13. The defendant has stated that he was misled by the Bank and ill-advised in relation to the conversion of the vatu loan to a USD loan. This would appear to be patently incorrect as both letters of offer clearly stated, in plain english, under the heading “Foreign Currency Loans Only”:

Exchange rate currency fluctuations may have an impact on loan repayments and also on the value of your, and/or a guarantors investments or assets for which this facility is taken. It is not the banks role or responsibility to advise, monitor, manage or do anything to protect your exposure to loss because of exchange rate currency fluctuations. You and/or the guarantor are asked to consider the exchange rate risks very carefully and seek independent legal and financial advice.
[my emphasis]

Unless specifically stated, interest rates and fees may be varied by the Bank, in the light of conditions prevailing from time to time. Although we will endeavour to notify you of any change to fees, if the Bank does not do so for any reason, this will not prevent the charging of the new or adjusted fee.

14. The language of the offer is clear and unambiguous. The conversion loans provided the defendant with exactly what had been offered by the Bank, which was a lower interest rate of 5% as compared with previous interest rates ranging from 11% to 15.25%. The defendant took advantage of this lower interest and would have no doubt benefited from it. He was provided with all funds under the letters of offer which he used for the purposes intended.

15. The Bank was clear that neither they nor their lawyers held themselves out as his advisors in the matter of his risk exposure to fluctuating currency rates, and that it was open to him to seek, not only independent legal advice but also financial. Consequent upon this offer, the defendant offered up 6 properties as collateral, together with his business assets. His defence that this was never his intention is quite untenable as it is highly improbable that such an error could have been made over the course of 5 offers when more than just titles 059 and 061 were provided.

16. The defendant has not made out any of the defences to specific performance and I cannot find that there is any substantial question of law or fact to be tried.

17. I do not accept that it is a defence to specific performance for the defendant to argue that the Bank is now estopped from claiming a lower valuation than was originally accepted when the loan offer was made.

18. Valuations follow the market and they can rise and fall. A bank always takes a risk when it offers loans based on valuations but it nevertheless takes the risk. A defendant cannot then choose to benefit from a favourable valuation, yet, if the value falls, chooses to withdraw himself from the agreement altogether, pleading that the bank is entitled to no more security that he offered under the original valuation. If the value of the most valuable of the properties had diminished, then the bank is perfectly entitled to pursue all other properties offered as collateral, including those not offered to realise its debt.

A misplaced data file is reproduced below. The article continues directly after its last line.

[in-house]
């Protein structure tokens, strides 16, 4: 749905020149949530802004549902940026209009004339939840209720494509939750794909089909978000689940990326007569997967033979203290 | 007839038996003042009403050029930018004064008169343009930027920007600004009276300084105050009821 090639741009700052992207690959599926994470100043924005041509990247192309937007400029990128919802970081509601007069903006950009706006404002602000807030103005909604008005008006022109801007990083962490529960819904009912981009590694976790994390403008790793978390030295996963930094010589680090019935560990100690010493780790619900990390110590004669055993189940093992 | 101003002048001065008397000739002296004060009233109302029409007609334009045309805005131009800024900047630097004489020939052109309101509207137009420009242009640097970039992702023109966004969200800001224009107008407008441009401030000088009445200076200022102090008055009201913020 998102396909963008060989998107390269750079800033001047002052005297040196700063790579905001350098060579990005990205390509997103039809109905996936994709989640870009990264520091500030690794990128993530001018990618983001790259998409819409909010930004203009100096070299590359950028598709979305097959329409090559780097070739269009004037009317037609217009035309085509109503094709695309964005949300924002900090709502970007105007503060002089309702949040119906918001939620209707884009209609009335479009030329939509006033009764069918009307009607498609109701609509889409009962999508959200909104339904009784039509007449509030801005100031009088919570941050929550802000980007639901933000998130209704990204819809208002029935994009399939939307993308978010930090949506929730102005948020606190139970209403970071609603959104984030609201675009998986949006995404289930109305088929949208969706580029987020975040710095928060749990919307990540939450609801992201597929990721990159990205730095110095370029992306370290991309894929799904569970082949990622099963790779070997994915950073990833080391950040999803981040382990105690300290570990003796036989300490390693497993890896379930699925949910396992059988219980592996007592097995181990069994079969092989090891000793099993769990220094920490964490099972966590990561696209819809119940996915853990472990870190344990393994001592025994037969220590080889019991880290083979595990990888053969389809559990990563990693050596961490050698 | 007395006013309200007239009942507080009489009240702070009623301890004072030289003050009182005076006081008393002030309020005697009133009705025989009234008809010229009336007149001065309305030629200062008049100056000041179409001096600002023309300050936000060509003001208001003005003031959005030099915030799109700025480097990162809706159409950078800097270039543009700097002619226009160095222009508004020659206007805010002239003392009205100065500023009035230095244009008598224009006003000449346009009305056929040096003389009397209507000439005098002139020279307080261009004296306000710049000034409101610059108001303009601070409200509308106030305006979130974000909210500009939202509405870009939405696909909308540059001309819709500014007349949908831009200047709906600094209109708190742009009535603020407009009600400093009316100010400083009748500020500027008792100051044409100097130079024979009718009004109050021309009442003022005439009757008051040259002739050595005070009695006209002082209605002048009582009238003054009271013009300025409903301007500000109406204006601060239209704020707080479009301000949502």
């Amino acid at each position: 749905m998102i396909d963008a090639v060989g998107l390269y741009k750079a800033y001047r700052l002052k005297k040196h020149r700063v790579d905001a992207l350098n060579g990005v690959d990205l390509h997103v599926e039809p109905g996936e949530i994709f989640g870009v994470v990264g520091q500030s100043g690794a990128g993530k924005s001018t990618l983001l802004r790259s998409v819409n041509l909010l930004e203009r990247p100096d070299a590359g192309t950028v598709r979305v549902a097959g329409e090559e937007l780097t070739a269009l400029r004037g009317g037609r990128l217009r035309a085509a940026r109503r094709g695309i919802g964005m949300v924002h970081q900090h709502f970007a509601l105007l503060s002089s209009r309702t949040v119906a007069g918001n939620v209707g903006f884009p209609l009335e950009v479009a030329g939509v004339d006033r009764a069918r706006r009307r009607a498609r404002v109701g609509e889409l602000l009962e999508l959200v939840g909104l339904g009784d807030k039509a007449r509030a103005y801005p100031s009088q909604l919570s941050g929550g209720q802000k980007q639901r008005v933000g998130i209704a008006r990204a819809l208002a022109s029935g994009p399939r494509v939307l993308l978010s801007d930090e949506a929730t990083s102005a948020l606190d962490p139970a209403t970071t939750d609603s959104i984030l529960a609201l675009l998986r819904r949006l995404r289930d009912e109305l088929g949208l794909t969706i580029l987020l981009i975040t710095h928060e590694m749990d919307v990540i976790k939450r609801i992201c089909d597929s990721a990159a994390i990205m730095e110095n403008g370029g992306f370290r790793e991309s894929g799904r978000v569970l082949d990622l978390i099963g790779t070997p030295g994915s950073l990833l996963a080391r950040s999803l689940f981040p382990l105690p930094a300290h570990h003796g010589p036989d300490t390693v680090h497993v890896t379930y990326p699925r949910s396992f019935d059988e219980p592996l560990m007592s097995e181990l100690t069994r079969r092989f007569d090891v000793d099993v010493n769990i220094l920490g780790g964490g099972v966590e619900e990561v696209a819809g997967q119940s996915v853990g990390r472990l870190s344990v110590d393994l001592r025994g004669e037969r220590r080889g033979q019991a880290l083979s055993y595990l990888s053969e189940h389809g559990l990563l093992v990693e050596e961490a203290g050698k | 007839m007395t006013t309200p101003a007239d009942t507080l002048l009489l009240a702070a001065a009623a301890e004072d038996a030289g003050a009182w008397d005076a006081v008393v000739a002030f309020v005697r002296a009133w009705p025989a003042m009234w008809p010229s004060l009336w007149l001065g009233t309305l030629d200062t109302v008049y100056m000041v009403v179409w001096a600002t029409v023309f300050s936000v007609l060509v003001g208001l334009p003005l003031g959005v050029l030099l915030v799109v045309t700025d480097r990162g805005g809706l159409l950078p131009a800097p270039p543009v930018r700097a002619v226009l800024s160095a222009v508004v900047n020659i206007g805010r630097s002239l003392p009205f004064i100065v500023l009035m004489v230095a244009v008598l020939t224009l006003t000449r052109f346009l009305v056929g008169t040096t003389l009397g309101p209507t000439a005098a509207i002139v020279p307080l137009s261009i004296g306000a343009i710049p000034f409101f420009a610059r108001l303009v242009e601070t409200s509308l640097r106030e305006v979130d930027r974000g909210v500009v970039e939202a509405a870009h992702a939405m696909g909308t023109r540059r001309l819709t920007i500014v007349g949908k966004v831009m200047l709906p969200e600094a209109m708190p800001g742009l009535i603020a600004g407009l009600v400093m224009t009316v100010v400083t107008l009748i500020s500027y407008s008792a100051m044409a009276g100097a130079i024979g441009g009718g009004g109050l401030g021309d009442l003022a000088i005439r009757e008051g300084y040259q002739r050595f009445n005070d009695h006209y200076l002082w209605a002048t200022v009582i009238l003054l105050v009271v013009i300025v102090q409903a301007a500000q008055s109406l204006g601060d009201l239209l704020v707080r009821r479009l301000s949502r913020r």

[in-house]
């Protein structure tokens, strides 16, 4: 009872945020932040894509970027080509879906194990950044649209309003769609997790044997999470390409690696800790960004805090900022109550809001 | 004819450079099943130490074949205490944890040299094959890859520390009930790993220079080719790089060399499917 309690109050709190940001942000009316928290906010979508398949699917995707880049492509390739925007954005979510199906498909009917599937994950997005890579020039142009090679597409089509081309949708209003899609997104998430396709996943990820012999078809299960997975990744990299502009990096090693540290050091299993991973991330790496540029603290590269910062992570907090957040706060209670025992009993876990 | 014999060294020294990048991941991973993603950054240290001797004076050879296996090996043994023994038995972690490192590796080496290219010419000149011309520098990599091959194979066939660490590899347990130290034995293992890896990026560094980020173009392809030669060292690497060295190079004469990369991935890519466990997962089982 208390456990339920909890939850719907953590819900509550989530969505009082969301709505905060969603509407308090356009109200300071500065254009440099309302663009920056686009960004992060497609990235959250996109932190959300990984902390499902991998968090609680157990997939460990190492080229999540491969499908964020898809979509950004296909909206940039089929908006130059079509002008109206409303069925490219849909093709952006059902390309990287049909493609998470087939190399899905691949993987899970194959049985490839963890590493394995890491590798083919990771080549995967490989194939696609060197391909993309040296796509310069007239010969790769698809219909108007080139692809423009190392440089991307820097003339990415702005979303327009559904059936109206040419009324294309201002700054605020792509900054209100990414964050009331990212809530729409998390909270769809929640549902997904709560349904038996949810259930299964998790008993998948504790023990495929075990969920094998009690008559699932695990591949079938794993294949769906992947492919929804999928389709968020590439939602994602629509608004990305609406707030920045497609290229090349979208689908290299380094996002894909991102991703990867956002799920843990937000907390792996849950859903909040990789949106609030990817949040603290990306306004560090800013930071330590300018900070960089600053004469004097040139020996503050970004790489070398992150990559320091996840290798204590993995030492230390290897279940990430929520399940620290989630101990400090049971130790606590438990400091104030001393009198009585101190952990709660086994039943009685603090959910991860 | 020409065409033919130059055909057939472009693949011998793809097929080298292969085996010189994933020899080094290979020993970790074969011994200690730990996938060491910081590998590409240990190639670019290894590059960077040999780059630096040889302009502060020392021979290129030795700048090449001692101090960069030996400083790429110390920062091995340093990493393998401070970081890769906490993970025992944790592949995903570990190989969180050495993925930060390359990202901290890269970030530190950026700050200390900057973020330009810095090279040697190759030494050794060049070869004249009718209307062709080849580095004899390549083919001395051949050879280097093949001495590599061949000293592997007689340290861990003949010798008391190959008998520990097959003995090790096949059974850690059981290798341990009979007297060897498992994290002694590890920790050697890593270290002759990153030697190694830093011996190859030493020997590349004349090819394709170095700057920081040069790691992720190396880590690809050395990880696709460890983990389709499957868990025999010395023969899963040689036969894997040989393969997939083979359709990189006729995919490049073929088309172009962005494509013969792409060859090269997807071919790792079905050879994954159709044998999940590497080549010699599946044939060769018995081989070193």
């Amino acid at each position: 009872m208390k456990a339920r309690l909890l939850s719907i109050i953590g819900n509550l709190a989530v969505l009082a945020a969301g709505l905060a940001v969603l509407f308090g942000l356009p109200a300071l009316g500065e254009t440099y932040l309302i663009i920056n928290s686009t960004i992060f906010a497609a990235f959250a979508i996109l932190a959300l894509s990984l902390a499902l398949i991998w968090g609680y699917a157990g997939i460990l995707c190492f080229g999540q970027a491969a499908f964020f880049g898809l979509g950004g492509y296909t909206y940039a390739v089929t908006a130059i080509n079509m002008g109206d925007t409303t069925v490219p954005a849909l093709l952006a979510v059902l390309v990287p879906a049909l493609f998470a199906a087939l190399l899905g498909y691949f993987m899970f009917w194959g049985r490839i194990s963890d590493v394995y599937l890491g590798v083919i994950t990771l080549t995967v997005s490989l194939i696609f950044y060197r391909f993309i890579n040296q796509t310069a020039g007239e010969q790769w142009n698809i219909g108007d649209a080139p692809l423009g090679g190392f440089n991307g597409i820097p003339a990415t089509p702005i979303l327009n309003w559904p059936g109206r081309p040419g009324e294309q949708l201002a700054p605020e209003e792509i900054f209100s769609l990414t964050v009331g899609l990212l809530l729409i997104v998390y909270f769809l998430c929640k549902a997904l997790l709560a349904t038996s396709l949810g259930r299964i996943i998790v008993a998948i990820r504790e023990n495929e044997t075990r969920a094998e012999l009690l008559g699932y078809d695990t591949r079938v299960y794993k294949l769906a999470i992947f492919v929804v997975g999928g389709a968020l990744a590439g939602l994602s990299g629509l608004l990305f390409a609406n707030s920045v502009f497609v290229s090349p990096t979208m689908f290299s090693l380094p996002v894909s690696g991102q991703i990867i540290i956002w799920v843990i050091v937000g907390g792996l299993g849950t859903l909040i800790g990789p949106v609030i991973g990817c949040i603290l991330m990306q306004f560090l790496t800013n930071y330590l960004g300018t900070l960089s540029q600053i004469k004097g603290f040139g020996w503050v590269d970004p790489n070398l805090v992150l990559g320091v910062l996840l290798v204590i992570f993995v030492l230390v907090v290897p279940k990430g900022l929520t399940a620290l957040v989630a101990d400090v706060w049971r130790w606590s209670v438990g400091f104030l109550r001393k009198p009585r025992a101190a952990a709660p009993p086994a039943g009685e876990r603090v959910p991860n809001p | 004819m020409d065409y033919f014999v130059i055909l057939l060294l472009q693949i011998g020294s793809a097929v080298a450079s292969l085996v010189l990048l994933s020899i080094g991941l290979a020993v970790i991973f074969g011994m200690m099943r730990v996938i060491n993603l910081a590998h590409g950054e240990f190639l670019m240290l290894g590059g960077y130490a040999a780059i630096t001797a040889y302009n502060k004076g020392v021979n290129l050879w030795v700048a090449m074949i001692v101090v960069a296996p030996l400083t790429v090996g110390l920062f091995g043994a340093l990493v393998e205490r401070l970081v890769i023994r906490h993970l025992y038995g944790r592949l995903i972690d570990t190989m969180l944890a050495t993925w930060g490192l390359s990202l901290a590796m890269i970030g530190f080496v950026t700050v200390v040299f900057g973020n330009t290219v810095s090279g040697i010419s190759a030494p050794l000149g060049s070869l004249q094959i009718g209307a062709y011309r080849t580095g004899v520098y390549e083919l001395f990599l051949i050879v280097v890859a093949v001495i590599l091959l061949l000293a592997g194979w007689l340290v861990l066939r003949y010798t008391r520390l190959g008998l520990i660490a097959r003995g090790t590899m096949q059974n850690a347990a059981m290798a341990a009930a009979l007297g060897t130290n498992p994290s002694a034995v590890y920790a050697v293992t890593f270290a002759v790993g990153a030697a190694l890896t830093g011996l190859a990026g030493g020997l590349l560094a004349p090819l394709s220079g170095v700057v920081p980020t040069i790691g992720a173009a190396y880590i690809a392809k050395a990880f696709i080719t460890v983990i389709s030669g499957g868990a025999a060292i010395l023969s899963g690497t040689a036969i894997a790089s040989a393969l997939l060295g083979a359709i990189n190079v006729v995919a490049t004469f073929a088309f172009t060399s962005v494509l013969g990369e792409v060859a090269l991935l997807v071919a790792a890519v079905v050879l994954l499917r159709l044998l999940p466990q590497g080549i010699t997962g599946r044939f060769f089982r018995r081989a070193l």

19. In spite of my finding of the above, I will consider one other condition that may prevent me from granting judgment in favour of the claimant. That is, whether the claimant can be compensated in damages.

20. The law of specific performance often necessitates such an examination as it is a discretionary remedy which the courts have determined should be used sparingly and usually only when damages would not be adequate.

21. In this case, the debt owed is for a sum of money. One might quickly conclude that this is easily compensated for in damages. But we have the peculiar situation of a Bank who currently has at large a sum in excess of VT120 million. The defendant is unable to personally meet this debt except through the sale of his properties. The bank therefore can only hope to have the debt satisfied upon a sale.

22. The bank is able to pursue this in one of two ways. The first, as they are doing now, which is to seek to force the defendant to sign outstanding mortgages so that they may proceed to a mortgagee sale within their control, with their security registered to quickly have the debt paid, or, secondly, to prove the debt under a claim action which would then fall to be executed by the court and be outside of the control of the bank, with their security unregistered.

23. The foreclosure option is a less cumbersome and less expensive option that will allow the bank to satisfy the debt in a timely manner. The second option is traditionally much longer and could very likely lead to a depreciation of the property among other issues over time. The bank has opted for the former.

24. In considering these two options, the bank could realise its debt either way. The disadvantage and prejudice in not granting the remedy they seek is that they could likely lose additional properties as appears to have occurred with the transfer by the defendant of lease titles ending 059 to Luganville Bay at nil costs and lease title ending 007 transferred to Vanuatu Beverage Ltd. The claimant would no doubt be concerned that there was a high degree of probability that the remaining assets of the defendant could be seconded to another use, with the bank losing its priority ranking through the registration of its mortgage documents. If the bank was to lose its security it is unlikely that the defendant would be in a position to repay, from personal funds, such a substantial sum.

25. In the circumstances, I will grant the application of the claimant for summary judgment requesting specific performance of the agreements between the claimant and the defendant.

26. As lease titles 059 and 007 are no longer in the name of the defendant (the first currently being the subject of another claim by NBV Bank for reversal of transfer under section 100 of the Land Leases Act) my order is for specific performance for the leasehold titles ending 026, 061, 002 and 120.

27. Standard costs are made in favour of the claimant in the amount of VT60,000 to be paid within 21 days from date of delivery of judgment.